The Powers That Be


In this city's contentious world of letters, they are known simply as Tina and Harry. Or "Teenanarry," which is how their names sound when they are whispered in awe or horror by the city's literati.

Tina Brown, 43, has been editor of one of the nation's most revered magazines, the New Yorker, since 1992. Her husband, Harry Evans, 68, has been running one of the country's largest publishing houses, Random House, since 1990. Separately, each would command Manhattan's attention. Together, they are something of an obsession.

"There are those who think they call most of the shots these days in what passes for literary Manhattan," Liz Smith, New York's premier gossip, wrote earlier this month. "A lot of people love them. A lot of people don't. They are controversial. They are smart. They make waves."

If wave-making is good business, Teenanarry are in top form. In almost any gathering of discerning readers in New York, the debate rages over whether Brown has revived a dying literary magazine or added too much rouge and rhinestone to one of the grand old dames of American letters. And has Evans simply embraced the sensationalistic traditions of his former competitors on London's Fleet Street or is he hustling controversial bestsellers to underwrite decent literature?

Are they going back to England if the Labor government wins the next election? Are they moving west to Hollywood? Who are they publishing? Who are they rejecting? Who are they having to dinner?

Most of these questions are raised in private. Not only do writers, editors and agents want to avoid offending Brown or Evans, they also fear Teenanarry's patron, S.I. Newhouse, the chairman of Advance Publications Inc., the largest privately held media group in the U.S. Besides the New Yorker, Newhouse publishes a chain of newspapers; 13 other major magazines, including Vanity Fair and Vogue; and owns 13 book publishing houses in addition to Random House, including Alfred A. Knopf and Crown Books.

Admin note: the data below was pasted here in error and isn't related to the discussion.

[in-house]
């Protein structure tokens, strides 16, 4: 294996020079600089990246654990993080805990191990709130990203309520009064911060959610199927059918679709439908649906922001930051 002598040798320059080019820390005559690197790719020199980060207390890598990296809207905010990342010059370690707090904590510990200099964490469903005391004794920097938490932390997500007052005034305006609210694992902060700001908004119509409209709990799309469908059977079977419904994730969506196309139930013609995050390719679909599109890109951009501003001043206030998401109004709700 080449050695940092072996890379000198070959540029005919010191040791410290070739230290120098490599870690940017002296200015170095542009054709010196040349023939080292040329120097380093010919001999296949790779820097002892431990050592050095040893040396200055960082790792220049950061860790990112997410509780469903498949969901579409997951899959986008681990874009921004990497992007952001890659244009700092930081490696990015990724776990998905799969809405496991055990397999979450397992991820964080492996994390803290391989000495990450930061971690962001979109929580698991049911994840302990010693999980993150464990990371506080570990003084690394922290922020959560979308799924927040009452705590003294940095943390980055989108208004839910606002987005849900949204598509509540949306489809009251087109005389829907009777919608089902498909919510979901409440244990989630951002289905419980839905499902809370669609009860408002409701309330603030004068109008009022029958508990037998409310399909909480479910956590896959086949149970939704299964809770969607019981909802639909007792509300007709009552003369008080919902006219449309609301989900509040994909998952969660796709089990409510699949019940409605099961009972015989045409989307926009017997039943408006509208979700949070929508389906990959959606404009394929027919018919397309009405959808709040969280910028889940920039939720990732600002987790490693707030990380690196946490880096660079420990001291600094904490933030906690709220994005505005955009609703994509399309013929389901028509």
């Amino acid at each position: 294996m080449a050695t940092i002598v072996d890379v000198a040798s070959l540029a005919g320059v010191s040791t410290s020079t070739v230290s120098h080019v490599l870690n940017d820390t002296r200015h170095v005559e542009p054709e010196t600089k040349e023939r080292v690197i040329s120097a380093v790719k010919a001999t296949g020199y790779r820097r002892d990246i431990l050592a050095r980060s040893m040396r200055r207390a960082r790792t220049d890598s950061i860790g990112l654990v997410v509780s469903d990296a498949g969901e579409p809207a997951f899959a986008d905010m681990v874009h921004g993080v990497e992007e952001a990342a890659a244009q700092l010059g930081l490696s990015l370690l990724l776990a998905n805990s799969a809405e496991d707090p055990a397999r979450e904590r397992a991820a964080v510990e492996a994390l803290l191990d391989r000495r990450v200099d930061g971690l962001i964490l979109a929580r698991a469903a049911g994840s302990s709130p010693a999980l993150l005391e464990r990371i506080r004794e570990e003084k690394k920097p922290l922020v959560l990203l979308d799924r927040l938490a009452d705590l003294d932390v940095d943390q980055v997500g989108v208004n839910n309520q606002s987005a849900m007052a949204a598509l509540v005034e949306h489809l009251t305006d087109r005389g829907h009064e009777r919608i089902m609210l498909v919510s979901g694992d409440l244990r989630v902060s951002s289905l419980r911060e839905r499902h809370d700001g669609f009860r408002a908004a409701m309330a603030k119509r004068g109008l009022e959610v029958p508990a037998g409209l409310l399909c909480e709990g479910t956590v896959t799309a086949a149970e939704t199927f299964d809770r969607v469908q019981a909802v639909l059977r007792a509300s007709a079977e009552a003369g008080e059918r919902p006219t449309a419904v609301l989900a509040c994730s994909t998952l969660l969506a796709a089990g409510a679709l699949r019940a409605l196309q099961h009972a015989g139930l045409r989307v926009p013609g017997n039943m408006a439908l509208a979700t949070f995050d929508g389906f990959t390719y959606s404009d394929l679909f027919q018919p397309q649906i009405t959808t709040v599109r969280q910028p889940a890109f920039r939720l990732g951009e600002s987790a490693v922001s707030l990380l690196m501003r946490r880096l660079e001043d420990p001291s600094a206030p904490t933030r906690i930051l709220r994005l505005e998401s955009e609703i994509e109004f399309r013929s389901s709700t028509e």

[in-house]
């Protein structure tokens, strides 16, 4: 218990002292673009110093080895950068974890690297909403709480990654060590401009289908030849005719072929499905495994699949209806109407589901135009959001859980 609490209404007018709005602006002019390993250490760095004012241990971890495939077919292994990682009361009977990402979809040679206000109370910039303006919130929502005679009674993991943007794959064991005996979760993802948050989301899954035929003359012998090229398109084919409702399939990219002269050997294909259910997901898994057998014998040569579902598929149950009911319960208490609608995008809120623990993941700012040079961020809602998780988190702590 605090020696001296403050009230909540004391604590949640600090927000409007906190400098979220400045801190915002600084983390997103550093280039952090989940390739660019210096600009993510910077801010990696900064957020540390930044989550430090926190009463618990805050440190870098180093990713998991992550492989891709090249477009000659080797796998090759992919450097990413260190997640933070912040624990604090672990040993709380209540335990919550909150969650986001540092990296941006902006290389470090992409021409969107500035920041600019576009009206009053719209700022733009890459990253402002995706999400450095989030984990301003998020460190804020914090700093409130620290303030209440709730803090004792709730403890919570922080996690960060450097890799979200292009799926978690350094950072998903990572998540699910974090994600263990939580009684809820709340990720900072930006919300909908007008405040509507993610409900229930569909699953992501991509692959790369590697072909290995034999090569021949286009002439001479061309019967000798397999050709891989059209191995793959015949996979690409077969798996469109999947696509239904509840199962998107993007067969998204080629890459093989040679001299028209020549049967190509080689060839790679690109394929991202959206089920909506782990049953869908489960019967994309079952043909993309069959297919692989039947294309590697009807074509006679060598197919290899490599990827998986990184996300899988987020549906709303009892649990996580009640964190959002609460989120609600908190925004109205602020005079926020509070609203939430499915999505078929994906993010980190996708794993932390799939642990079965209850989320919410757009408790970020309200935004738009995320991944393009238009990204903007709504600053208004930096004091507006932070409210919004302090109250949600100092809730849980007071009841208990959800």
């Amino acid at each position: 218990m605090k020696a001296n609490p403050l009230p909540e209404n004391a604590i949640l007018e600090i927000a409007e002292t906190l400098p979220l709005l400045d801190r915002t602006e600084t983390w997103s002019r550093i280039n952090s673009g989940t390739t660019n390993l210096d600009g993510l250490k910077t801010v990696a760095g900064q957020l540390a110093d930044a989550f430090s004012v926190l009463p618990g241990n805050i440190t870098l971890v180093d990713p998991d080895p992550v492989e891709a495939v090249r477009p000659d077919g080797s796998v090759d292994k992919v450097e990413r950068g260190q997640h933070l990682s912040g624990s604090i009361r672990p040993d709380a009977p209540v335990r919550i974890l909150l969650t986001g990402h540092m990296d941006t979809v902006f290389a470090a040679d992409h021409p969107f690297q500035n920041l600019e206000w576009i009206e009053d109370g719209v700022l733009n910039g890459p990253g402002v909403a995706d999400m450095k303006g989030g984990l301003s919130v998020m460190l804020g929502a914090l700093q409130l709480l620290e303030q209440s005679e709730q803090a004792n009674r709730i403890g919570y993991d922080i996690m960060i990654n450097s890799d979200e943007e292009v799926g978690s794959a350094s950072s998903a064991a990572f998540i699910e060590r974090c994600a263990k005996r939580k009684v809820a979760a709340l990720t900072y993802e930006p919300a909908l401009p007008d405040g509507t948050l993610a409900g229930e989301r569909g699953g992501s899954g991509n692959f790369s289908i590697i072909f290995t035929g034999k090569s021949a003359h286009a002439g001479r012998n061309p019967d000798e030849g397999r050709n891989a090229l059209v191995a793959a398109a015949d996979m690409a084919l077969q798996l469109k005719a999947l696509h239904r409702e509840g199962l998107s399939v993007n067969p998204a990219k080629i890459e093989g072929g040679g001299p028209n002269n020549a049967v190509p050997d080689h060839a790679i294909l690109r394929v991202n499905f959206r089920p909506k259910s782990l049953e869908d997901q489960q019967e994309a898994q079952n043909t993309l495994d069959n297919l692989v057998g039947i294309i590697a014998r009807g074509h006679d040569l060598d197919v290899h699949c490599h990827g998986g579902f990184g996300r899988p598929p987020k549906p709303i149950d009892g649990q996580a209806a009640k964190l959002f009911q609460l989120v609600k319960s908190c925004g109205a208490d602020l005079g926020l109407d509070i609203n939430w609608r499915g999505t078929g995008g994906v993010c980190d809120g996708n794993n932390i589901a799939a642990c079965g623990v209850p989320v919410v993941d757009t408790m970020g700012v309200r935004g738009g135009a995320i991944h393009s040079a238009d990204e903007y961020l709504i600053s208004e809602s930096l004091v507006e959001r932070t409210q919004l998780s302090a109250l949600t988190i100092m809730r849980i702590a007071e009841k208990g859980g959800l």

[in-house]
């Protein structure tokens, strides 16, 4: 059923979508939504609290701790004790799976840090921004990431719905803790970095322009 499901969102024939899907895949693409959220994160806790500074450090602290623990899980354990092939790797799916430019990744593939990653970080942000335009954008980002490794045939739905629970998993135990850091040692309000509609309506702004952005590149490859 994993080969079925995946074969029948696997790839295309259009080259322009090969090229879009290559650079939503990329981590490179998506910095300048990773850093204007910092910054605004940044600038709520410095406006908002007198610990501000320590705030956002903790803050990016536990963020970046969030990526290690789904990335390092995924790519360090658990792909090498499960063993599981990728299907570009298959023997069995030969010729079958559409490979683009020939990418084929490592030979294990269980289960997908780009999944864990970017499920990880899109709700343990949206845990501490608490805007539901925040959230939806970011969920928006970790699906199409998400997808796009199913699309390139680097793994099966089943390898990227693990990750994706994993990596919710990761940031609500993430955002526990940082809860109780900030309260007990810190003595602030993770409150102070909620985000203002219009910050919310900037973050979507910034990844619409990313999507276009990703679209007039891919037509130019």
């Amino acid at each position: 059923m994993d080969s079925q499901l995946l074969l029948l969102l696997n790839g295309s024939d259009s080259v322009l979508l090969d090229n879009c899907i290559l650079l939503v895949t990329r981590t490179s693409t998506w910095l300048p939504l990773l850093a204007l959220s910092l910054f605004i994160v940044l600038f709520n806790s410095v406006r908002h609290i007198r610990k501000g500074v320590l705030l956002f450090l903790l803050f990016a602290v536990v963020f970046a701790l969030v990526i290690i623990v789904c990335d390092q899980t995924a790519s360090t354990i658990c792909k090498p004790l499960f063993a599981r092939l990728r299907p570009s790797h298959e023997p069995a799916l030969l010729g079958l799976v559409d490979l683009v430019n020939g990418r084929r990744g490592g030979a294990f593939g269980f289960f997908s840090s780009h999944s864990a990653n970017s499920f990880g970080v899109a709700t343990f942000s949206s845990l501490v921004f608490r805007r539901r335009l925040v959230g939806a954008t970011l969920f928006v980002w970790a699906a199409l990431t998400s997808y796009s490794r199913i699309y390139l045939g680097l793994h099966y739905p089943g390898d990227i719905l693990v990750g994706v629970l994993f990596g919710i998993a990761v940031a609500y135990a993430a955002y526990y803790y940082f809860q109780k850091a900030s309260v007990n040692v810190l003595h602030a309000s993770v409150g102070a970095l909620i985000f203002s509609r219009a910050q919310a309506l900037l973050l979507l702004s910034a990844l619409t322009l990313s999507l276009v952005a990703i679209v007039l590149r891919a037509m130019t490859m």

There are other literary outlets, of course, but most in the publishing world don't see any value in cutting away 14 magazines and 14 publishing houses with a comment on the record, even one meant to flatter.

Still, a few dare to speak openly. Some are competitors like John R. MacArthur, publisher of Harper's magazine. "They're good salesmen and they see where publishing is going--to celebrity reporting, to the people of the moment, as opposed to the people and issues that might last for more than 10 minutes," he said recently. "Obviously, it's very depressing."

Michael Kelly, who wrote a book for Random House and worked for Brown before he became editor recently of the New Republic, said: "I think both of them don't get the credit they deserve for trying to find ways to put out good writing in one form or another in an age that isn't particularly rewarding of that.

"One way you do that is you have to advertise the wares and hustle up publicity," he said. "Also, I know one thing. In my whole life, I have never heard any writer complaining about undue publicity being paid to his own work."

In recent days, Evans and Brown (in separate interviews and at separate media events) talked about the storms that rage around them, some generated by their own wind machines.

They do not, they said, sit around the breakfast table sipping coffee while they divide up book and magazine contracts to a galley of slavish writers. They rejected the notion that they are among New York's premier socializers, even though they mingle weekly with movie stars, political bigwigs and New York celebrities. They stay home whenever possible with their two young children, they said, limiting such outings to two starry nights a week. They denied rumors that they are ready to go back to their home in England or desert New York for Hollywood.

And through it all, they trumpeted their successes and lacerated their critics with a chilling ease that serves to remind that these two did not make it to such heights on their talents alone.

At a crowded Italian restaurant near his office, Evans began a luncheon interview by declaring his independence, professionally, from his wife.

"There are people who don't understand, who perhaps will never understand, that it's possible to be in love with a woman, to be married to her, to see her every day, to have her children and yet regard her in the journalistic area as a competitor," he said.

"Or, to put it a different way, if there is one thing in the world that you would not do for your wife, it is something that would damage your career."